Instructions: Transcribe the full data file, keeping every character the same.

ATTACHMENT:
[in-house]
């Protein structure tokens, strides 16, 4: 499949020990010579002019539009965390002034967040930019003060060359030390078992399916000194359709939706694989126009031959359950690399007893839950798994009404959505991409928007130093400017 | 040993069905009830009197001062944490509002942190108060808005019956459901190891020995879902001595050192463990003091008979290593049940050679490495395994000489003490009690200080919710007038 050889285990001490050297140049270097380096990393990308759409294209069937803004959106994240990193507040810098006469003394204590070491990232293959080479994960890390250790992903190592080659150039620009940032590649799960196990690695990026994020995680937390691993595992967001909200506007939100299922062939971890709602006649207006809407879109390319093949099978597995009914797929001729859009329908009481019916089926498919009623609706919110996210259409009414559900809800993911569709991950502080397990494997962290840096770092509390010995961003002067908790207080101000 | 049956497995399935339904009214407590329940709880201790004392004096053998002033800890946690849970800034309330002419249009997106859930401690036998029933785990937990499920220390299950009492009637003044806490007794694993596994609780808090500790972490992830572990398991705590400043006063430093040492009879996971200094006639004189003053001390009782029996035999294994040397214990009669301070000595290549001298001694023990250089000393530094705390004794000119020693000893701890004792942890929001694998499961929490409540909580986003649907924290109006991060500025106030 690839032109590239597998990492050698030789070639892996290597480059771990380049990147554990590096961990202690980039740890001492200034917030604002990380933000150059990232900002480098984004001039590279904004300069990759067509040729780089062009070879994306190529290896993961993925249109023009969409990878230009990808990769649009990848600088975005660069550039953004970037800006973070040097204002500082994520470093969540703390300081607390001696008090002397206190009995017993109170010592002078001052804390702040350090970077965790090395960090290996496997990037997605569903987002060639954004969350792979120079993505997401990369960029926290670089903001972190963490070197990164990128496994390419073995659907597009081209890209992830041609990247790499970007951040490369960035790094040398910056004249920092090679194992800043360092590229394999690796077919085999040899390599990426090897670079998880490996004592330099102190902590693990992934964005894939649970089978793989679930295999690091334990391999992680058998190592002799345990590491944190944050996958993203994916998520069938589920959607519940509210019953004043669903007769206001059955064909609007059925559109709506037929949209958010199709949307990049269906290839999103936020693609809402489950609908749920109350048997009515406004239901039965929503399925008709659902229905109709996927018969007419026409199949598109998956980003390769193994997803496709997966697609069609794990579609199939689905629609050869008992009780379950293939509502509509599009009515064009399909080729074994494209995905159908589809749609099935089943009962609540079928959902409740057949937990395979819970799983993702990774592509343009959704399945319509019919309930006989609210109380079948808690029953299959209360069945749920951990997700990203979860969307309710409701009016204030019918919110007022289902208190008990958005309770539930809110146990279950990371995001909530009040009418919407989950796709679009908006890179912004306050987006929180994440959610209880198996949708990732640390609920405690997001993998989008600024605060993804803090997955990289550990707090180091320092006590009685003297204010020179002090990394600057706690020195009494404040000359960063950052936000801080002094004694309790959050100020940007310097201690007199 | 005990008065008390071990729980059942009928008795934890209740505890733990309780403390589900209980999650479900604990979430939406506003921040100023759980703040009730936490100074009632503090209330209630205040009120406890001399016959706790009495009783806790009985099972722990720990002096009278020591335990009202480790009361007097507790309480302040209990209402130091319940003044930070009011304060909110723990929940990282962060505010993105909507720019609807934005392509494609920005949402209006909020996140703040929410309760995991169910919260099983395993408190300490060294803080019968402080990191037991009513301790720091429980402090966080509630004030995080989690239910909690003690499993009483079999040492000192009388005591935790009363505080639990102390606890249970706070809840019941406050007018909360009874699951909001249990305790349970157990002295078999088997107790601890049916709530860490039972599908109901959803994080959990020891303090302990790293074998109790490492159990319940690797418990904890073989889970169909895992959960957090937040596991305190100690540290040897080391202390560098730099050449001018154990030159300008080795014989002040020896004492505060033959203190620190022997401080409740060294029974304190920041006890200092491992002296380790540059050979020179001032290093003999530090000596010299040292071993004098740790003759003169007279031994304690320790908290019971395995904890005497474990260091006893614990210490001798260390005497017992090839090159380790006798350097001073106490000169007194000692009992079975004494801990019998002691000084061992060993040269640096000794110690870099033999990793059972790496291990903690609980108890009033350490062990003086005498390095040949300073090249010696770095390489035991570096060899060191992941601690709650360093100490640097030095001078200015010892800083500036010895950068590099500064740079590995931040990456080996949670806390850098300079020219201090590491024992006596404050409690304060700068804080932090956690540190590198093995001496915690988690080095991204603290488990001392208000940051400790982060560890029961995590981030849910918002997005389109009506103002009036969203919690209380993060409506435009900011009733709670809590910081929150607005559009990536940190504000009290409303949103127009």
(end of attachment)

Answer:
[in-house]
């Protein structure tokens, strides 16, 4: 499949020990010579002019539009965390002034967040930019003060060359030390078992399916000194359709939706694989126009031959359950690399007893839950798994009404959505991409928007130093400017 | 040993069905009830009197001062944490509002942190108060808005019956459901190891020995879902001595050192463990003091008979290593049940050679490495395994000489003490009690200080919710007038 050889285990001490050297140049270097380096990393990308759409294209069937803004959106994240990193507040810098006469003394204590070491990232293959080479994960890390250790992903190592080659150039620009940032590649799960196990690695990026994020995680937390691993595992967001909200506007939100299922062939971890709602006649207006809407879109390319093949099978597995009914797929001729859009329908009481019916089926498919009623609706919110996210259409009414559900809800993911569709991950502080397990494997962290840096770092509390010995961003002067908790207080101000 | 049956497995399935339904009214407590329940709880201790004392004096053998002033800890946690849970800034309330002419249009997106859930401690036998029933785990937990499920220390299950009492009637003044806490007794694993596994609780808090500790972490992830572990398991705590400043006063430093040492009879996971200094006639004189003053001390009782029996035999294994040397214990009669301070000595290549001298001694023990250089000393530094705390004794000119020693000893701890004792942890929001694998499961929490409540909580986003649907924290109006991060500025106030 690839032109590239597998990492050698030789070639892996290597480059771990380049990147554990590096961990202690980039740890001492200034917030604002990380933000150059990232900002480098984004001039590279904004300069990759067509040729780089062009070879994306190529290896993961993925249109023009969409990878230009990808990769649009990848600088975005660069550039953004970037800006973070040097204002500082994520470093969540703390300081607390001696008090002397206190009995017993109170010592002078001052804390702040350090970077965790090395960090290996496997990037997605569903987002060639954004969350792979120079993505997401990369960029926290670089903001972190963490070197990164990128496994390419073995659907597009081209890209992830041609990247790499970007951040490369960035790094040398910056004249920092090679194992800043360092590229394999690796077919085999040899390599990426090897670079998880490996004592330099102190902590693990992934964005894939649970089978793989679930295999690091334990391999992680058998190592002799345990590491944190944050996958993203994916998520069938589920959607519940509210019953004043669903007769206001059955064909609007059925559109709506037929949209958010199709949307990049269906290839999103936020693609809402489950609908749920109350048997009515406004239901039965929503399925008709659902229905109709996927018969007419026409199949598109998956980003390769193994997803496709997966697609069609794990579609199939689905629609050869008992009780379950293939509502509509599009009515064009399909080729074994494209995905159908589809749609099935089943009962609540079928959902409740057949937990395979819970799983993702990774592509343009959704399945319509019919309930006989609210109380079948808690029953299959209360069945749920951990997700990203979860969307309710409701009016204030019918919110007022289902208190008990958005309770539930809110146990279950990371995001909530009040009418919407989950796709679009908006890179912004306050987006929180994440959610209880198996949708990732640390609920405690997001993998989008600024605060993804803090997955990289550990707090180091320092006590009685003297204010020179002090990394600057706690020195009494404040000359960063950052936000801080002094004694309790959050100020940007310097201690007199 | 005990008065008390071990729980059942009928008795934890209740505890733990309780403390589900209980999650479900604990979430939406506003921040100023759980703040009730936490100074009632503090209330209630205040009120406890001399016959706790009495009783806790009985099972722990720990002096009278020591335990009202480790009361007097507790309480302040209990209402130091319940003044930070009011304060909110723990929940990282962060505010993105909507720019609807934005392509494609920005949402209006909020996140703040929410309760995991169910919260099983395993408190300490060294803080019968402080990191037991009513301790720091429980402090966080509630004030995080989690239910909690003690499993009483079999040492000192009388005591935790009363505080639990102390606890249970706070809840019941406050007018909360009874699951909001249990305790349970157990002295078999088997107790601890049916709530860490039972599908109901959803994080959990020891303090302990790293074998109790490492159990319940690797418990904890073989889970169909895992959960957090937040596991305190100690540290040897080391202390560098730099050449001018154990030159300008080795014989002040020896004492505060033959203190620190022997401080409740060294029974304190920041006890200092491992002296380790540059050979020179001032290093003999530090000596010299040292071993004098740790003759003169007279031994304690320790908290019971395995904890005497474990260091006893614990210490001798260390005497017992090839090159380790006798350097001073106490000169007194000692009992079975004494801990019998002691000084061992060993040269640096000794110690870099033999990793059972790496291990903690609980108890009033350490062990003086005498390095040949300073090249010696770095390489035991570096060899060191992941601690709650360093100490640097030095001078200015010892800083500036010895950068590099500064740079590995931040990456080996949670806390850098300079020219201090590491024992006596404050409690304060700068804080932090956690540190590198093995001496915690988690080095991204603290488990001392208000940051400790982060560890029961995590981030849910918002997005389109009506103002009036969203919690209380993060409506435009900011009733709670809590910081929150607005559009990536940190504000009290409303949103127009």